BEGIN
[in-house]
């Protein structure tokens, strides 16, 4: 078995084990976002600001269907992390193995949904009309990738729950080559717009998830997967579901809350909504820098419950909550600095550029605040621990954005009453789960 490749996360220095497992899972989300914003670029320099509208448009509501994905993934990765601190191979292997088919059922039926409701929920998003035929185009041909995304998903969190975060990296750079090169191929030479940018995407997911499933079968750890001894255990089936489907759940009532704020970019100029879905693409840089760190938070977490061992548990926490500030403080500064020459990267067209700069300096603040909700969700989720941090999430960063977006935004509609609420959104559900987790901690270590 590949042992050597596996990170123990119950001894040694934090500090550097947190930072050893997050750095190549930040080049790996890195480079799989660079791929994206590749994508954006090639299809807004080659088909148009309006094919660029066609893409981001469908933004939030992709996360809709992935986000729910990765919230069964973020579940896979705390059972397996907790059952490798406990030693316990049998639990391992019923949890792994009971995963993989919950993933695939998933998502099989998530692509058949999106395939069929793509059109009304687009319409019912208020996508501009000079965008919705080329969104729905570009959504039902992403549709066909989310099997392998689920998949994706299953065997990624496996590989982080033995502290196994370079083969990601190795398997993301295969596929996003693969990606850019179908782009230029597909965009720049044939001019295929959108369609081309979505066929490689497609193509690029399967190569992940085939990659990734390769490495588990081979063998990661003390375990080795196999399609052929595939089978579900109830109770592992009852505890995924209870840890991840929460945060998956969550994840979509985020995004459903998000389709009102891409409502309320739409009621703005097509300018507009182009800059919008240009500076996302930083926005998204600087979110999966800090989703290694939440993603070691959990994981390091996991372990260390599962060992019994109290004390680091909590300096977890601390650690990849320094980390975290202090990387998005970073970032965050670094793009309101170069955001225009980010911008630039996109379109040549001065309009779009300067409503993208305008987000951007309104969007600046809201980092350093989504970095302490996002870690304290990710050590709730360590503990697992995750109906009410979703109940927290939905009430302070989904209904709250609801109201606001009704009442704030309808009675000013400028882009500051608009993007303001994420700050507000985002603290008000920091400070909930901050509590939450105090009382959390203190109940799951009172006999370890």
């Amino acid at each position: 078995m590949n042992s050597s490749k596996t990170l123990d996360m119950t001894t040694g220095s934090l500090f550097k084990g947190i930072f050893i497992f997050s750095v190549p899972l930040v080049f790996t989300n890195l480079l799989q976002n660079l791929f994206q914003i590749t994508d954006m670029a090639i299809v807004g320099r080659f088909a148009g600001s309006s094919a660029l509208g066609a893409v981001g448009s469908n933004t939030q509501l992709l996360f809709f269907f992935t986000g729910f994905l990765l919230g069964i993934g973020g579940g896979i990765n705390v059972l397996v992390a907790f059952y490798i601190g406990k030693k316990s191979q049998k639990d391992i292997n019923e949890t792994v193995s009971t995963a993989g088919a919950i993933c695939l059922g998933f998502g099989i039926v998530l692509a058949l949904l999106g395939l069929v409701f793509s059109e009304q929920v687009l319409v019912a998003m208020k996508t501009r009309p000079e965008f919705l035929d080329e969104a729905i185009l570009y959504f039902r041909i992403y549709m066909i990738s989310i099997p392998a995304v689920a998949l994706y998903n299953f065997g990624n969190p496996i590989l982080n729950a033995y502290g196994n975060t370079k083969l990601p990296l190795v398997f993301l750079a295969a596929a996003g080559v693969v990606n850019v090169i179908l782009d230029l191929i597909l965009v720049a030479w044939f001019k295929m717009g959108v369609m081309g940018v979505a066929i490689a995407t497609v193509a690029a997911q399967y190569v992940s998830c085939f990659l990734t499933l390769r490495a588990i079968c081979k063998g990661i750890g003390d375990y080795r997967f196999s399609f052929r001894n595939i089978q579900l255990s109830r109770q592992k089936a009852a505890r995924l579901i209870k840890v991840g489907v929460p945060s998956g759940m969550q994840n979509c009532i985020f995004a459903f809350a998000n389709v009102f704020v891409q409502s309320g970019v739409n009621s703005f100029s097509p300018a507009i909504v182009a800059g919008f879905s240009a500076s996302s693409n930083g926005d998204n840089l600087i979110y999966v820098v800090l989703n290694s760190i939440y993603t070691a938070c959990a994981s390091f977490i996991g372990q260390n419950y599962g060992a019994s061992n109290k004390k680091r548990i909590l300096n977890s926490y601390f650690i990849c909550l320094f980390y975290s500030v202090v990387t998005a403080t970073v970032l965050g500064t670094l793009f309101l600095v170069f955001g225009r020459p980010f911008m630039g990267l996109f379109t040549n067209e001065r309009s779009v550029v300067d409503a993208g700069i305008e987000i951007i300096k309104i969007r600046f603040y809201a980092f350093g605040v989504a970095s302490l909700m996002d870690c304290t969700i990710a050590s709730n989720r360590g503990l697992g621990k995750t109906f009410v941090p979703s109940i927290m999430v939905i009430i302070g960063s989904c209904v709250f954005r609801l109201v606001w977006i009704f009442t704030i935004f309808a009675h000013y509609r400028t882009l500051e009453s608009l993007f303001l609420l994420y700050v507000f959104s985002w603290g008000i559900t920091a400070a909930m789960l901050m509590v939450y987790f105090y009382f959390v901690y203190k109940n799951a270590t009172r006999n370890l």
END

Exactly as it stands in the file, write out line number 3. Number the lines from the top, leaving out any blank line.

């Amino acid at each position: 078995m590949n042992s050597s490749k596996t990170l123990d996360m119950t001894t040694g220095s934090l500090f550097k084990g947190i930072f050893i497992f997050s750095v190549p899972l930040v080049f790996t989300n890195l480079l799989q976002n660079l791929f994206q914003i590749t994508d954006m670029a090639i299809v807004g320099r080659f088909a148009g600001s309006s094919a660029l509208g066609a893409v981001g448009s469908n933004t939030q509501l992709l996360f809709f269907f992935t986000g729910f994905l990765l919230g069964i993934g973020g579940g896979i990765n705390v059972l397996v992390a907790f059952y490798i601190g406990k030693k316990s191979q049998k639990d391992i292997n019923e949890t792994v193995s009971t995963a993989g088919a919950i993933c695939l059922g998933f998502g099989i039926v998530l692509a058949l949904l999106g395939l069929v409701f793509s059109e009304q929920v687009l319409v019912a998003m208020k996508t501009r009309p000079e965008f919705l035929d080329e969104a729905i185009l570009y959504f039902r041909i992403y549709m066909i990738s989310i099997p392998a995304v689920a998949l994706y998903n299953f065997g990624n969190p496996i590989l982080n729950a033995y502290g196994n975060t370079k083969l990601p990296l190795v398997f993301l750079a295969a596929a996003g080559v693969v990606n850019v090169i179908l782009d230029l191929i597909l965009v720049a030479w044939f001019k295929m717009g959108v369609m081309g940018v979505a066929i490689a995407t497609v193509a690029a997911q399967y190569v992940s998830c085939f990659l990734t499933l390769r490495a588990i079968c081979k063998g990661i750890g003390d375990y080795r997967f196999s399609f052929r001894n595939i089978q579900l255990s109830r109770q592992k089936a009852a505890r995924l579901i209870k840890v991840g489907v929460p945060s998956g759940m969550q994840n979509c009532i985020f995004a459903f809350a998000n389709v009102f704020v891409q409502s309320g970019v739409n009621s703005f100029s097509p300018a507009i909504v182009a800059g919008f879905s240009a500076s996302s693409n930083g926005d998204n840089l600087i979110y999966v820098v800090l989703n290694s760190i939440y993603t070691a938070c959990a994981s390091f977490i996991g372990q260390n419950y599962g060992a019994s061992n109290k004390k680091r548990i909590l300096n977890s926490y601390f650690i990849c909550l320094f980390y975290s500030v202090v990387t998005a403080t970073v970032l965050g500064t670094l793009f309101l600095v170069f955001g225009r020459p980010f911008m630039g990267l996109f379109t040549n067209e001065r309009s779009v550029v300067d409503a993208g700069i305008e987000i951007i300096k309104i969007r600046f603040y809201a980092f350093g605040v989504a970095s302490l909700m996002d870690c304290t969700i990710a050590s709730n989720r360590g503990l697992g621990k995750t109906f009410v941090p979703s109940i927290m999430v939905i009430i302070g960063s989904c209904v709250f954005r609801l109201v606001w977006i009704f009442t704030i935004f309808a009675h000013y509609r400028t882009l500051e009453s608009l993007f303001l609420l994420y700050v507000f959104s985002w603290g008000i559900t920091a400070a909930m789960l901050m509590v939450y987790f105090y009382f959390v901690y203190k109940n799951a270590t009172r006999n370890l």